- David: “Anyone can take a screenshot of anything. (Even if you think you’ve shared with just one person, there’s a chance the message or photo will be shared further.)”
- Hanna: “Watch what you post about: topics, the language you use, what you are saying and about whom. What I've learned in school is that some employers will add you on Facebook or Twitter and then, they can see what you post. If you are using those sites to whine and complain and share all kinds of information, it can reflect poorly on you. The company may come to the conclusion that you can't keep a secret or have no filter.”
- Nate, Johns Hopkins University: “I would say be careful about what you say on Facebook and other social media, not because when you are applying to places that they will look, but because at some point you will probably be social with your co-workers and naturally just become friends with them on social media. (They will be able to review your timeline, friends’ lists and see your history, including posts and comments.)”
- Justin, George Washington University: “Do not get into crazy arguments with people. Almost 100% of the time, there is no way to get out of them without saying something you'd regret as a person, but that you'd also regret as it is written in ink forever online. Also, don't use social media as a screen between you and another person to say something that you wouldn't say to the person’s face. Friendships are ruined and reputations overturned because of that.”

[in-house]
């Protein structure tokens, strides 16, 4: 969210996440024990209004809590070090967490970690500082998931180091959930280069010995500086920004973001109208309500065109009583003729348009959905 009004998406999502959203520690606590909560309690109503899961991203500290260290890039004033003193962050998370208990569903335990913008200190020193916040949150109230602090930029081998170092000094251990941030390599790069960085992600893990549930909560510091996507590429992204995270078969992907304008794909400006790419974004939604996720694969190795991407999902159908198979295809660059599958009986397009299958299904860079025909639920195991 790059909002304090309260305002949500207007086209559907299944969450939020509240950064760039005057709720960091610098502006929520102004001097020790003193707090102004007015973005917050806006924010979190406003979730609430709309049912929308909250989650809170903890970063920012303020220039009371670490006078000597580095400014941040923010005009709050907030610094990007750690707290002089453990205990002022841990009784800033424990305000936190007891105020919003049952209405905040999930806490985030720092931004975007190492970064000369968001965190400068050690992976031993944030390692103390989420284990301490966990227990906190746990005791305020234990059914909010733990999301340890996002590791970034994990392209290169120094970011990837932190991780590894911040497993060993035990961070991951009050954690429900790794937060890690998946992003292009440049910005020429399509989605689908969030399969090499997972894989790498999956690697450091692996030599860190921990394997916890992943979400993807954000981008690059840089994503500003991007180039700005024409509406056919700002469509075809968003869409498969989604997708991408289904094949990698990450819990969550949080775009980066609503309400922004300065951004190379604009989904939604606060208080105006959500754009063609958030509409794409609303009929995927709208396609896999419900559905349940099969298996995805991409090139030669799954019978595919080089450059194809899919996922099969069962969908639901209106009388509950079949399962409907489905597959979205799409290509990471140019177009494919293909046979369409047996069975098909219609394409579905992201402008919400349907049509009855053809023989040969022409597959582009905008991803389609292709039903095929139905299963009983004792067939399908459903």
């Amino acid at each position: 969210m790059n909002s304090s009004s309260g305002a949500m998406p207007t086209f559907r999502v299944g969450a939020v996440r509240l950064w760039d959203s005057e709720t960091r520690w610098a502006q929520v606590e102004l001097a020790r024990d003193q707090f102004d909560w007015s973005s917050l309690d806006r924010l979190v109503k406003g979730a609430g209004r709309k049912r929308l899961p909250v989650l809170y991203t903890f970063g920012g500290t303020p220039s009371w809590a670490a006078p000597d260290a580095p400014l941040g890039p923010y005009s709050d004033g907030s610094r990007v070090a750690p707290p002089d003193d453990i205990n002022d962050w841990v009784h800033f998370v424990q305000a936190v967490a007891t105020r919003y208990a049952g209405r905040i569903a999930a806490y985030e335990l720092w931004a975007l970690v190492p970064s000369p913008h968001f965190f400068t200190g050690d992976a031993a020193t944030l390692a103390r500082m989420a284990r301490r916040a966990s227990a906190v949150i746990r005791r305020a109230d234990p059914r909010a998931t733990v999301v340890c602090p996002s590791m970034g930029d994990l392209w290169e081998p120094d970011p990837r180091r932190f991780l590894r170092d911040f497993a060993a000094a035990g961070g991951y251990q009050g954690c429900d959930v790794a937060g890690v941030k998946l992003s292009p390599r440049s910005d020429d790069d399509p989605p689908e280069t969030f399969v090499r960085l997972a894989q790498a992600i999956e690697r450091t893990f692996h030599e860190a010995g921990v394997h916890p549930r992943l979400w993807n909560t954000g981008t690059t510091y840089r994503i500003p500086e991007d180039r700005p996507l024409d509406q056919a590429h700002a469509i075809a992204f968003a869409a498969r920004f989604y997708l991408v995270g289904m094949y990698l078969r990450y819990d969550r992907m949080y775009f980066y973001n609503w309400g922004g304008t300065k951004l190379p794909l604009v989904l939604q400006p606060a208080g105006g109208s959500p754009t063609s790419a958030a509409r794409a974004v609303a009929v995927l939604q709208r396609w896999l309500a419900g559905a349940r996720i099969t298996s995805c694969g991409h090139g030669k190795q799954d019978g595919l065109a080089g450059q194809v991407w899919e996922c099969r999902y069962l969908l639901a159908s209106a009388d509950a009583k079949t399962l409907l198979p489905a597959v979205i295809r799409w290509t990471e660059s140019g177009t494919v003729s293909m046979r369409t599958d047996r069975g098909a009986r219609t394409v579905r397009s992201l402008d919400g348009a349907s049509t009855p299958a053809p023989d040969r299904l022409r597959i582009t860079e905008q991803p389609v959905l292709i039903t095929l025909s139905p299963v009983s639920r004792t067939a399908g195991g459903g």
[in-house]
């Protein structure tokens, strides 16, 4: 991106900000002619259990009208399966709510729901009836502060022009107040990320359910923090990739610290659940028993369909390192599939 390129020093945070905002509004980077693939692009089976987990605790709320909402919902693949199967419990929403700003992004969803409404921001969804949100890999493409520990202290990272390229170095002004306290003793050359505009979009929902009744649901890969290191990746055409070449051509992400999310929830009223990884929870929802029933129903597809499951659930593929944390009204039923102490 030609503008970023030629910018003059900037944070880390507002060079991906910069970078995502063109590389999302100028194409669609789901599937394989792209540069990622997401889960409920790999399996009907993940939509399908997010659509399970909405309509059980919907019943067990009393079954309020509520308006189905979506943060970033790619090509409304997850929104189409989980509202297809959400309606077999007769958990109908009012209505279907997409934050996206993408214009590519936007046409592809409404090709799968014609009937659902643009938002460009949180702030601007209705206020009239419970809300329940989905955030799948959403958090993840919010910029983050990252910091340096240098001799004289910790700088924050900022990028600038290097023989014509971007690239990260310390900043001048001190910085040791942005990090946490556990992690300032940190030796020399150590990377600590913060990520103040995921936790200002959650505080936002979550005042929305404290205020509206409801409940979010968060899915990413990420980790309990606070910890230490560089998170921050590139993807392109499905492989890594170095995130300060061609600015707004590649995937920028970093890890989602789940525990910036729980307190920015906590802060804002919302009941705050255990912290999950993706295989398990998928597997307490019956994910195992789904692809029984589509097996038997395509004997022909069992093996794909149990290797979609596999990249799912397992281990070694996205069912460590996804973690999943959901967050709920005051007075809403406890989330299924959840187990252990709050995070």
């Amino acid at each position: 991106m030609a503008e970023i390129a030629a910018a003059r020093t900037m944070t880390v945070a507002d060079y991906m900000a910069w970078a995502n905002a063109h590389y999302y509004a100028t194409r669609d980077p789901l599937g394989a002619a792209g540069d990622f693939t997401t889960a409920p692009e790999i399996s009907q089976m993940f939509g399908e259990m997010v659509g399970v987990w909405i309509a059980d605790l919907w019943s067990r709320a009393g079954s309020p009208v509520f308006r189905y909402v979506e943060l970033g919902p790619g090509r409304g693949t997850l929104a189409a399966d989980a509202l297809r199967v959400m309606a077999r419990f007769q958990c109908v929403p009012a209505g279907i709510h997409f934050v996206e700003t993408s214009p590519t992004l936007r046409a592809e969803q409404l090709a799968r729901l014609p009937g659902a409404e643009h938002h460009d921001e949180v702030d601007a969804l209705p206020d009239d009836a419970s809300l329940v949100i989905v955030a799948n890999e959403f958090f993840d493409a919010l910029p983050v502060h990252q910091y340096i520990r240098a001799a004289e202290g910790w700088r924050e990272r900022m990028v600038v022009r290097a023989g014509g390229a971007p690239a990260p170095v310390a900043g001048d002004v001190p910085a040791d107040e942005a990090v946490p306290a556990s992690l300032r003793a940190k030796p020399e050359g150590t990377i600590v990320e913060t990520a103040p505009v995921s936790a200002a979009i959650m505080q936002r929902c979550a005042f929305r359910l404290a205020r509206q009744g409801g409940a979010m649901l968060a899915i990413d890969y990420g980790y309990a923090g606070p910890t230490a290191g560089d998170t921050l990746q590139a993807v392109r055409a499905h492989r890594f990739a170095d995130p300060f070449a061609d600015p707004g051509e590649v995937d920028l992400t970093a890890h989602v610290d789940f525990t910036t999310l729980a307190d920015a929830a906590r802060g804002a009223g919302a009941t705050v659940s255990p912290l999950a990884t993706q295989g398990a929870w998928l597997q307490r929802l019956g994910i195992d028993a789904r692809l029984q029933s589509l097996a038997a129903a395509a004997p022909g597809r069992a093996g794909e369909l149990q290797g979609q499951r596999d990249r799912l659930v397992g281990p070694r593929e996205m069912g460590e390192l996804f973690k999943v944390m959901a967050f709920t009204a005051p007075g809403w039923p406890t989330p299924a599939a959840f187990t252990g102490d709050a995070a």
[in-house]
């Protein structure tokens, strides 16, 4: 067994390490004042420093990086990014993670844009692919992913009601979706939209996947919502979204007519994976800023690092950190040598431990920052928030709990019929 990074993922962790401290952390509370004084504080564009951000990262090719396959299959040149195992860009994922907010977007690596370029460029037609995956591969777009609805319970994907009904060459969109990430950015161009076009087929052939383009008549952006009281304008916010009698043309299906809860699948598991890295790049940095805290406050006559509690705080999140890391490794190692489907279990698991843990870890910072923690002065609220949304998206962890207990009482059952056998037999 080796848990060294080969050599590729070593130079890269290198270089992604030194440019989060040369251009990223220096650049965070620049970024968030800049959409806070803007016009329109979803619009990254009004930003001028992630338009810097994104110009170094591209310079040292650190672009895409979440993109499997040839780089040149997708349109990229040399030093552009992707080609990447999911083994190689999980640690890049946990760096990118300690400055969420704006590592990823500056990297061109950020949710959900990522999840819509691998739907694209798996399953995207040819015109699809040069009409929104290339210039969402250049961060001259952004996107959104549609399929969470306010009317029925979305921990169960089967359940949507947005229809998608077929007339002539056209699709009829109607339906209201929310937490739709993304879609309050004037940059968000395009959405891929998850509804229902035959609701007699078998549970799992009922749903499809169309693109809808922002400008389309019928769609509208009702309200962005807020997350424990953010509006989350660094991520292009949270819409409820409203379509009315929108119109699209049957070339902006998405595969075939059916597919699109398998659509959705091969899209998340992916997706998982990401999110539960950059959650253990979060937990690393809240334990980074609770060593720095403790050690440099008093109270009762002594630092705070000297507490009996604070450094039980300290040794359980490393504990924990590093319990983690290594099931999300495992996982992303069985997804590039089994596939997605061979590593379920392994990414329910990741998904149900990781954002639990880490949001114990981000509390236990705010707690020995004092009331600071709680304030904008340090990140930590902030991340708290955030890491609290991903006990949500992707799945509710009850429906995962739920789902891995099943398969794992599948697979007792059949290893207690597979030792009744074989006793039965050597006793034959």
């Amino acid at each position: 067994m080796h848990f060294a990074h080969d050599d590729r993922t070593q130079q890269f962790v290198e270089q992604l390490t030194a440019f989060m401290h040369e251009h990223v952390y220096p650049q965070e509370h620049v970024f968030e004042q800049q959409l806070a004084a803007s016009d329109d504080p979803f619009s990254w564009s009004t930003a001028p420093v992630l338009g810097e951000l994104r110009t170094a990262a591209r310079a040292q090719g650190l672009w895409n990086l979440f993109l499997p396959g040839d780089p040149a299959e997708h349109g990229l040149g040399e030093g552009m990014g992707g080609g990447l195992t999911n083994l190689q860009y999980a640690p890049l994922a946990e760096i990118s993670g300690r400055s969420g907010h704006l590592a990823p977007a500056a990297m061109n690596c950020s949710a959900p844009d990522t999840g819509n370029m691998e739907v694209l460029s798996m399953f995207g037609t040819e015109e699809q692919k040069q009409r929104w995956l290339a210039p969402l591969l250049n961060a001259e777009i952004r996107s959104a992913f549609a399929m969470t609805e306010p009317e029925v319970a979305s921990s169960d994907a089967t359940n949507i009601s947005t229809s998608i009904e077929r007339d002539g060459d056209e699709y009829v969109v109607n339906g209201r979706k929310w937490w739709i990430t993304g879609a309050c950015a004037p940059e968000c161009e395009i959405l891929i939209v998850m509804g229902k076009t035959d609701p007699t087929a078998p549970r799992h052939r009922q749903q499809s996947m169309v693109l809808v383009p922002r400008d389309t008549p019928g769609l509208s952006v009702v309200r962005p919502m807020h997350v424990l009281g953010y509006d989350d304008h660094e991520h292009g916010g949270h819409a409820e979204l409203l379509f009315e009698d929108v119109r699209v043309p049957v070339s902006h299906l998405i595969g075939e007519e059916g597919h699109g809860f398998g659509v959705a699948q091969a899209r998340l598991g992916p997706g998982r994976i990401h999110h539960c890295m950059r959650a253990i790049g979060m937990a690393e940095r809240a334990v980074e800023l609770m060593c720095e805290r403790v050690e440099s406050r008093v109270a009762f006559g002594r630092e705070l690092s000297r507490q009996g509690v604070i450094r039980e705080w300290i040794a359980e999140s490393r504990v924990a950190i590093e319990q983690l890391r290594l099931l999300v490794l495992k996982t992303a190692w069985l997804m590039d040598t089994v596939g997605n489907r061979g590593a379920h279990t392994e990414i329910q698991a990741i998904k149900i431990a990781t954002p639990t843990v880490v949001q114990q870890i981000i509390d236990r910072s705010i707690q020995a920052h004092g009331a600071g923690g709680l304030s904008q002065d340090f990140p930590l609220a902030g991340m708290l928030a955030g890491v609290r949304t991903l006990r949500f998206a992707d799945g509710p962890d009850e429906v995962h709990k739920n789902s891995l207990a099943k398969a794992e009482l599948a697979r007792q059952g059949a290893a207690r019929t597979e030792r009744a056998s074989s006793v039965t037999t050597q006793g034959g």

- Barbara, Massachusetts Institute of Technology (MIT): “I would say be careful with the information you give out. So many mobile applications link to Facebook to share authentication and other features that passwords and any content on Facebook could be insecure. I guess just be aware when you link 50 things to your Facebook that one of them is going to be insecure and anything could get out.”